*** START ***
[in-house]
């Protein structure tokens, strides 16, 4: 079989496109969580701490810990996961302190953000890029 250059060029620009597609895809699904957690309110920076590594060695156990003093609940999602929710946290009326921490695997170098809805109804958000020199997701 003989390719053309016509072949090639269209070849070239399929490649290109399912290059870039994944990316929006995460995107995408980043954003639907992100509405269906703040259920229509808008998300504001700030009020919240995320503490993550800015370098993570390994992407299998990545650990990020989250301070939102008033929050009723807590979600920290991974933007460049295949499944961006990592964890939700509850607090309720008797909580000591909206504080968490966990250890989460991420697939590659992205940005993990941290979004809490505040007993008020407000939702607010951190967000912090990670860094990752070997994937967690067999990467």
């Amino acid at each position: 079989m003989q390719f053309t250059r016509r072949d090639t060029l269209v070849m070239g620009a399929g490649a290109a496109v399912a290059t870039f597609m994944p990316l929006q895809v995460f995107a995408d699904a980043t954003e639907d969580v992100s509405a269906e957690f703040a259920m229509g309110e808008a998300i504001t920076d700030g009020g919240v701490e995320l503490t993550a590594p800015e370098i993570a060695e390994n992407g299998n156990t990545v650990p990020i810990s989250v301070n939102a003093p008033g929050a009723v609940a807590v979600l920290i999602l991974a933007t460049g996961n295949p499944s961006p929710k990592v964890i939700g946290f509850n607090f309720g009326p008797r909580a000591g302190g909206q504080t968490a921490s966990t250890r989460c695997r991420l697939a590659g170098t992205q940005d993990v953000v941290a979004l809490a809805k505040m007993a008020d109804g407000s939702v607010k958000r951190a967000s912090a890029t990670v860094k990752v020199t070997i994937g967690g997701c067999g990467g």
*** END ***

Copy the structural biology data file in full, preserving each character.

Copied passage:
[in-house]
């Protein structure tokens, strides 16, 4: 079989496109969580701490810990996961302190953000890029 250059060029620009597609895809699904957690309110920076590594060695156990003093609940999602929710946290009326921490695997170098809805109804958000020199997701 003989390719053309016509072949090639269209070849070239399929490649290109399912290059870039994944990316929006995460995107995408980043954003639907992100509405269906703040259920229509808008998300504001700030009020919240995320503490993550800015370098993570390994992407299998990545650990990020989250301070939102008033929050009723807590979600920290991974933007460049295949499944961006990592964890939700509850607090309720008797909580000591909206504080968490966990250890989460991420697939590659992205940005993990941290979004809490505040007993008020407000939702607010951190967000912090990670860094990752070997994937967690067999990467």
């Amino acid at each position: 079989m003989q390719f053309t250059r016509r072949d090639t060029l269209v070849m070239g620009a399929g490649a290109a496109v399912a290059t870039f597609m994944p990316l929006q895809v995460f995107a995408d699904a980043t954003e639907d969580v992100s509405a269906e957690f703040a259920m229509g309110e808008a998300i504001t920076d700030g009020g919240v701490e995320l503490t993550a590594p800015e370098i993570a060695e390994n992407g299998n156990t990545v650990p990020i810990s989250v301070n939102a003093p008033g929050a009723v609940a807590v979600l920290i999602l991974a933007t460049g996961n295949p499944s961006p929710k990592v964890i939700g946290f509850n607090f309720g009326p008797r909580a000591g302190g909206q504080t968490a921490s966990t250890r989460c695997r991420l697939a590659g170098t992205q940005d993990v953000v941290a979004l809490a809805k505040m007993a008020d109804g407000s939702v607010k958000r951190a967000s912090a890029t990670v860094k990752v020199t070997i994937g967690g997701c067999g990467g």